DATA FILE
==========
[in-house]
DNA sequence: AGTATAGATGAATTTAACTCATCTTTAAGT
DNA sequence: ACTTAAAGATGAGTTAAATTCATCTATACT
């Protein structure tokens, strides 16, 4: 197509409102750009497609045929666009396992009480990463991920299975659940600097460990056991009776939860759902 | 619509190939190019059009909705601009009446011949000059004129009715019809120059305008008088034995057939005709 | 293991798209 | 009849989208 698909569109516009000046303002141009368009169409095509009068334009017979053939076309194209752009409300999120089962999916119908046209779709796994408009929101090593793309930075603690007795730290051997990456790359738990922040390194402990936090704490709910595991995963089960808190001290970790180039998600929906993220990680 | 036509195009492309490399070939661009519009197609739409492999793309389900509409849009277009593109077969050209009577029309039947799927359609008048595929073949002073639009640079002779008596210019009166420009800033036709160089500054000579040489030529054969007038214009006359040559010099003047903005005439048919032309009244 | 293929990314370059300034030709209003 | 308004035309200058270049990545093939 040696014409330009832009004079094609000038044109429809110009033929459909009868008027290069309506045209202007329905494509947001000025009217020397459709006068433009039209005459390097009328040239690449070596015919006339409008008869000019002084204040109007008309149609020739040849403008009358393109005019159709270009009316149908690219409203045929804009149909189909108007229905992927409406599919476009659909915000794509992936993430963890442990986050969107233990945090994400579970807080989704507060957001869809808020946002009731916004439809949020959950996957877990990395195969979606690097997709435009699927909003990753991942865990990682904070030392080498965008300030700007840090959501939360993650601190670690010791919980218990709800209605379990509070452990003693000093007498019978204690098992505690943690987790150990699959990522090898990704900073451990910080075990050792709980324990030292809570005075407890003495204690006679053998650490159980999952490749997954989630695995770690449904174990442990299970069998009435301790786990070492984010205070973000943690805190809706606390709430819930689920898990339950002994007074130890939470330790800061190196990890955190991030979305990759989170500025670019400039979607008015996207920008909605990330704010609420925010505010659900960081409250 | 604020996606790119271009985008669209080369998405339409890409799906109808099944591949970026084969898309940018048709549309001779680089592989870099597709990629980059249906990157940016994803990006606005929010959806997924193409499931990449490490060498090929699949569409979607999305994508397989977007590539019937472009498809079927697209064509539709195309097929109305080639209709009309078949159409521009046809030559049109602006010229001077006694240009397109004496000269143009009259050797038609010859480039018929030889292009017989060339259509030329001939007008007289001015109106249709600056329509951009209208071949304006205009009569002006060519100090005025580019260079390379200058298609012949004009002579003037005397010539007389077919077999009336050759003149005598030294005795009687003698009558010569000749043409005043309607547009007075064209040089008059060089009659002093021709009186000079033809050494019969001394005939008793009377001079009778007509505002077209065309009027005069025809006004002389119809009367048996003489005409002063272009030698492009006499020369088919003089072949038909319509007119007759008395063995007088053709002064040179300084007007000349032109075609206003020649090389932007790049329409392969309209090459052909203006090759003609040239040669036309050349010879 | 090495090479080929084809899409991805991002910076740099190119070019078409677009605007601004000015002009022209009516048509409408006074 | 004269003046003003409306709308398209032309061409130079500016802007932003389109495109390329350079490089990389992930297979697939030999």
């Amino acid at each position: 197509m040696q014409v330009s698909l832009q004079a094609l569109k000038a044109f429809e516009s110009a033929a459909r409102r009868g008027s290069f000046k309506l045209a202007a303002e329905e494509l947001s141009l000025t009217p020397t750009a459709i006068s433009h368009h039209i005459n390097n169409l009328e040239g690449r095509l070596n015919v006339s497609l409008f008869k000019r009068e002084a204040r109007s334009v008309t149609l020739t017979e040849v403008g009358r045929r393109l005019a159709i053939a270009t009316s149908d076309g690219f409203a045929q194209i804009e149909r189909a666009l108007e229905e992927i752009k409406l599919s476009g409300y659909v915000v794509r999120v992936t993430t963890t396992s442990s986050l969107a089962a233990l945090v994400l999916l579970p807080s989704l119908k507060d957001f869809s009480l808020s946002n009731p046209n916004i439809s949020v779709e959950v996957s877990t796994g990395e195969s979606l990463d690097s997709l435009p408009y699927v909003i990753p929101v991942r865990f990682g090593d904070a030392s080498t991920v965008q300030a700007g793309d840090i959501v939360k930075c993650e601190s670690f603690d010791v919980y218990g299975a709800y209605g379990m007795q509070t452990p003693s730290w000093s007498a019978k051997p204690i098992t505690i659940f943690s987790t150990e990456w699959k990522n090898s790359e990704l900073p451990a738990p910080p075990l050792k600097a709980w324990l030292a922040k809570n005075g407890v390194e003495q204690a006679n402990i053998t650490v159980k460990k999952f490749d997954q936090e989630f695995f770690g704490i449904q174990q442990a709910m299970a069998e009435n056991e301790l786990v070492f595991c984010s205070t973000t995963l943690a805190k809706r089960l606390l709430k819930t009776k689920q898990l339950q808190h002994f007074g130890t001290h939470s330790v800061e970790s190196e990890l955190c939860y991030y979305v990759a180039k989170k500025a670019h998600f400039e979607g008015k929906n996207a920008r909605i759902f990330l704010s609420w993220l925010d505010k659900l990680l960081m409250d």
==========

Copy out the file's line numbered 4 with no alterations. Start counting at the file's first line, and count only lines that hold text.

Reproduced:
């Protein structure tokens, strides 16, 4: 197509409102750009497609045929666009396992009480990463991920299975659940600097460990056991009776939860759902 | 619509190939190019059009909705601009009446011949000059004129009715019809120059305008008088034995057939005709 | 293991798209 | 009849989208 698909569109516009000046303002141009368009169409095509009068334009017979053939076309194209752009409300999120089962999916119908046209779709796994408009929101090593793309930075603690007795730290051997990456790359738990922040390194402990936090704490709910595991995963089960808190001290970790180039998600929906993220990680 | 036509195009492309490399070939661009519009197609739409492999793309389900509409849009277009593109077969050209009577029309039947799927359609008048595929073949002073639009640079002779008596210019009166420009800033036709160089500054000579040489030529054969007038214009006359040559010099003047903005005439048919032309009244 | 293929990314370059300034030709209003 | 308004035309200058270049990545093939 040696014409330009832009004079094609000038044109429809110009033929459909009868008027290069309506045209202007329905494509947001000025009217020397459709006068433009039209005459390097009328040239690449070596015919006339409008008869000019002084204040109007008309149609020739040849403008009358393109005019159709270009009316149908690219409203045929804009149909189909108007229905992927409406599919476009659909915000794509992936993430963890442990986050969107233990945090994400579970807080989704507060957001869809808020946002009731916004439809949020959950996957877990990395195969979606690097997709435009699927909003990753991942865990990682904070030392080498965008300030700007840090959501939360993650601190670690010791919980218990709800209605379990509070452990003693000093007498019978204690098992505690943690987790150990699959990522090898990704900073451990910080075990050792709980324990030292809570005075407890003495204690006679053998650490159980999952490749997954989630695995770690449904174990442990299970069998009435301790786990070492984010205070973000943690805190809706606390709430819930689920898990339950002994007074130890939470330790800061190196990890955190991030979305990759989170500025670019400039979607008015996207920008909605990330704010609420925010505010659900960081409250 | 604020996606790119271009985008669209080369998405339409890409799906109808099944591949970026084969898309940018048709549309001779680089592989870099597709990629980059249906990157940016994803990006606005929010959806997924193409499931990449490490060498090929699949569409979607999305994508397989977007590539019937472009498809079927697209064509539709195309097929109305080639209709009309078949159409521009046809030559049109602006010229001077006694240009397109004496000269143009009259050797038609010859480039018929030889292009017989060339259509030329001939007008007289001015109106249709600056329509951009209208071949304006205009009569002006060519100090005025580019260079390379200058298609012949004009002579003037005397010539007389077919077999009336050759003149005598030294005795009687003698009558010569000749043409005043309607547009007075064209040089008059060089009659002093021709009186000079033809050494019969001394005939008793009377001079009778007509505002077209065309009027005069025809006004002389119809009367048996003489005409002063272009030698492009006499020369088919003089072949038909319509007119007759008395063995007088053709002064040179300084007007000349032109075609206003020649090389932007790049329409392969309209090459052909203006090759003609040239040669036309050349010879 | 090495090479080929084809899409991805991002910076740099190119070019078409677009605007601004000015002009022209009516048509409408006074 | 004269003046003003409306709308398209032309061409130079500016802007932003389109495109390329350079490089990389992930297979697939030999």